Where I live, there is a community market. The community market includes a community fishmonger, a community butcher, a community greengrocer and a community florist; on Saturdays only, especially for the strong north London French community, a community fromagerie who only sells French cheese, and for the chauvinistic Covent Garden community, a community Neals Yard cheese merchant, whilst on Sundays there is a community antiques market – for the aged community, presumably.
I have no idea what any of these have to do with the community, except that people locally may shop there – as may anyone else. Perhaps a local market for local people wouldn’t resonate so much. Or neighbourhood market; or frankly, just “market” – because that is of course what it is.
“Community” is a word I have problems with; I have been thinking about writing something about it – and my lack of understanding – for a while; but it is having difficulty coming out; this is the best I have done, so far…
Community is something I have discussed a lot – often with Francesca, for whom community is a particularly powerful concept, and more recently with people at BarCamp Scotland – indeed, a lot of the things I hope to discuss here were raised in conversation with @btocher, @lynncorrigan, 0olong, Cairmen, Peter Ashe and others at BarCamp, whom I thank!
One of the problems with “community” is that the word means so many different things to different people that it actually means nothing. I don’t think this is just semantics: people use the word because it does have powerful associations. When I first got a mobile phone, the service provider welcomed me to the “biggest mobile community in the World”, as if possessing a mobile phone was all that it took to create a romantic, nomadic lifestyle. The director of the department I used to work in used the word community as he vainly tried to control loosely connected work groups. Politicians talk about “community leaders” – a job I never saw advertised. This Government is particularly fond of community: there is the Department for Communities and Local Government, headed up by Hazel Blears (and I bet her idea of community is miles away from mine – if I had one…); they talk about !community justice” (which sounds like vigilantism to me – the posse is coming to a community near you!) and “community policing”. Schools have become “community learning centres”. The media talk about the “gay community”, the “black community”, the “Asian community”, the “Christian community”, and “Muslim community” – indeed, pick a religion – all manner of communities, as a shorthand for broad heterogeneous groups (and that sounds like stereotyping to me…).
And frankly it is all meaningless.
Perhaps it is just me. I was a teenager in the 1970s and a student in the 1980s, when Margaret Thatcher’s version of conservatism took its grip over the country. Thatcher famously said “There is no such thing as society. There are individual men and women and there are families”, and maybe there’s no such thing as community – just people living, working and playing together.
Or perhaps it is just that I lack the genes that make me feel part of a community: I have of course been parts of things other people see as communities – neighbourhoods, schools, colleges, academic and professional practices, large corporate organisations – but growing up in a large city and subsequently living in three or four other large cities, maybe the sense of community left me: I see aggregations of individuals. People I know who come from small towns or villages certainly seem to have a stronger sense of community. Maybe that is what I call “friends”?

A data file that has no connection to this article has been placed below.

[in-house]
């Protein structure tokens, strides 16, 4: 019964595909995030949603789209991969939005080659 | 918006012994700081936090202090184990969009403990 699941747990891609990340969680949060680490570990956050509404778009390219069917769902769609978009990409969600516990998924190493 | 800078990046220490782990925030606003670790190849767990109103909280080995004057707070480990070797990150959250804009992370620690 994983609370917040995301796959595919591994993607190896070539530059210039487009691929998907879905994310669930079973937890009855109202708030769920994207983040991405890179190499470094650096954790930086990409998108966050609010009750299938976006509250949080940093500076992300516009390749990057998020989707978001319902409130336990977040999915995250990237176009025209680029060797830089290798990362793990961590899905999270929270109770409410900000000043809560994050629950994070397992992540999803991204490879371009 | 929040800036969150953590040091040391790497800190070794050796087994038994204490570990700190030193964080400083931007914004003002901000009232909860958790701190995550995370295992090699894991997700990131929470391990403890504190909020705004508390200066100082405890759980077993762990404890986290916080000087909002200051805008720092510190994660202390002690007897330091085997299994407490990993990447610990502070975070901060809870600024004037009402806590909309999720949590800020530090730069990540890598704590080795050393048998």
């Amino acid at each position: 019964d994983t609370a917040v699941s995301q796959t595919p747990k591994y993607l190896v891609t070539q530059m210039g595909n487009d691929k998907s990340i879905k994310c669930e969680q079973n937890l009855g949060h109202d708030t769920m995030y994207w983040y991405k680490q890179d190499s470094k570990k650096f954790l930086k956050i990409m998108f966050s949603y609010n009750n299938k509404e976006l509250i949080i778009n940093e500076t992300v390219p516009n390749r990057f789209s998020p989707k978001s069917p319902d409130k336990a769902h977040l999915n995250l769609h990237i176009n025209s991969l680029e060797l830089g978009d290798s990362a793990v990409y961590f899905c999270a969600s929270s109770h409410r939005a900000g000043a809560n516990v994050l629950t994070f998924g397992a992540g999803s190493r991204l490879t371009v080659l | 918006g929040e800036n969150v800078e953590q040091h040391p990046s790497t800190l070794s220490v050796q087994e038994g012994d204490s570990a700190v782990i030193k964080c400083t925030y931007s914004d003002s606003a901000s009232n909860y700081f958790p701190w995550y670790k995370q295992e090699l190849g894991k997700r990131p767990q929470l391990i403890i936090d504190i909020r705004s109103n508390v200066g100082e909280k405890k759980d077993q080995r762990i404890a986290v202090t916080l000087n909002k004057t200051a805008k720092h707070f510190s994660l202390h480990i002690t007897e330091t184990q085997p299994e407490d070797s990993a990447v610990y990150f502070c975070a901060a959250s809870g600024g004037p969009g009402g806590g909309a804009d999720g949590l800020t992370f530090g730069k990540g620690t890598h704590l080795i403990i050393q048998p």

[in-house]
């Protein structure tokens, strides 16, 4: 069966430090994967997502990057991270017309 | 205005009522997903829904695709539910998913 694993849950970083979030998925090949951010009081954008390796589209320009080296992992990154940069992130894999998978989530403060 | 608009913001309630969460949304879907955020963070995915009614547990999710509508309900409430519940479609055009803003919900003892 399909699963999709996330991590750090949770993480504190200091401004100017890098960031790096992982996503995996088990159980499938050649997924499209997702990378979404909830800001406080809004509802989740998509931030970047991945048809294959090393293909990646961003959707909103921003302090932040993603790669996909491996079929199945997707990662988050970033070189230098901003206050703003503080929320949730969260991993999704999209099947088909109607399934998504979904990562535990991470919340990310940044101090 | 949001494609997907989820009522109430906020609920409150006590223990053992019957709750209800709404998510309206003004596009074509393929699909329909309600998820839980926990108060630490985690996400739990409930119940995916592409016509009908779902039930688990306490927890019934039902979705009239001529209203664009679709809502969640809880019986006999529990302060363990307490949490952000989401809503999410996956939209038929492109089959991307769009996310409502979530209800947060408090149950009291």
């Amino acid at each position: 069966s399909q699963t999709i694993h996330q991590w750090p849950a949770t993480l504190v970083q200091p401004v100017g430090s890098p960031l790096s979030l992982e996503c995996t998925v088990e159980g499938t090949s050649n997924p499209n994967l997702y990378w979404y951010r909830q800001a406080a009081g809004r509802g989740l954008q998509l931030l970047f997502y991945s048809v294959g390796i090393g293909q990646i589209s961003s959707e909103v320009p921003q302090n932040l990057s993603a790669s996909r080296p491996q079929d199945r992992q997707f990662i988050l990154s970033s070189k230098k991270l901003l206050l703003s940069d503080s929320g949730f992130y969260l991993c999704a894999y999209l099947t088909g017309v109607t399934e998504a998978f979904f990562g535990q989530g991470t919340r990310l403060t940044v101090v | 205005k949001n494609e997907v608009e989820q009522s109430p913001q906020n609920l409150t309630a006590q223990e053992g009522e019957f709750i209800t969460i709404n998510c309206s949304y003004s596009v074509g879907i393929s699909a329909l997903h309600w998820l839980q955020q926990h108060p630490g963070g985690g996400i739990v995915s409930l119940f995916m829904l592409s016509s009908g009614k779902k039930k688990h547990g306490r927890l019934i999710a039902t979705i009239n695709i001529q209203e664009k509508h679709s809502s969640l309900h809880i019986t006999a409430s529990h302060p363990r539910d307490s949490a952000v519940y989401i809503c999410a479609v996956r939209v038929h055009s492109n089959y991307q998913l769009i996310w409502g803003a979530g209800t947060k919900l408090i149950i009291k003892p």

Or maybe everything can be seen as being part of a community: because Homo sapiens is a social animal; perhaps society is community. (Was @virginia875 right and it is just semantics?)
The context around community matters a lot. In Wikinomics, it is proposed that the value of contributors to (ugh) “Web2.0” is in part created by the sense of community created through collaboration, openness and sharing. There has been a lot of talk of how successful interactive, social media create a sense of community – such as Wikipedia, flickr, LiveJournal or Facebook. Thing is, of course, I am an active participant on these sites: I post photographs to groups on flickr, I belong to various communities on LJ, I remorselessly poke people on Facebook; none of which engender a sense of community in me.
Some of the strongest feelings around community seems to stem from those engaged in open source computing or other networks on the web. Talking to some who have been involved in online communities, they felt a community requires collaboration, participation – and hierarchy – this last, I believe, because the people I spoke to had been involved in moderating their communities, although they thought that even unmoderated communities had an implicit hierarchy. In society – at least in the Government’s eyes – there seems to be an implied hierarchy, too: one in which the establishment – their establishment – is on top.
Here are some of the things that others have suggested that create a sense of community:
- shared values
- shared meaning
- shared interest
- emotional attachment
- shared commitment
- shared assumptions
All of which sound like a shared culture to me: so what is the role of culture in establishing a community?
In the offline world, community seems most to be used around a specific locale – a neighbourhood, like my local market – or a “special interest group”. I am not sure that either of these have these shared attributes: they can have, but it isn’t a given. Just because I live somewhere, it doesn’t mean I have similar values to my neighbours (indeed, I wouldn’t presume to say what their values were).
And everyone has a different, changeable definition of community.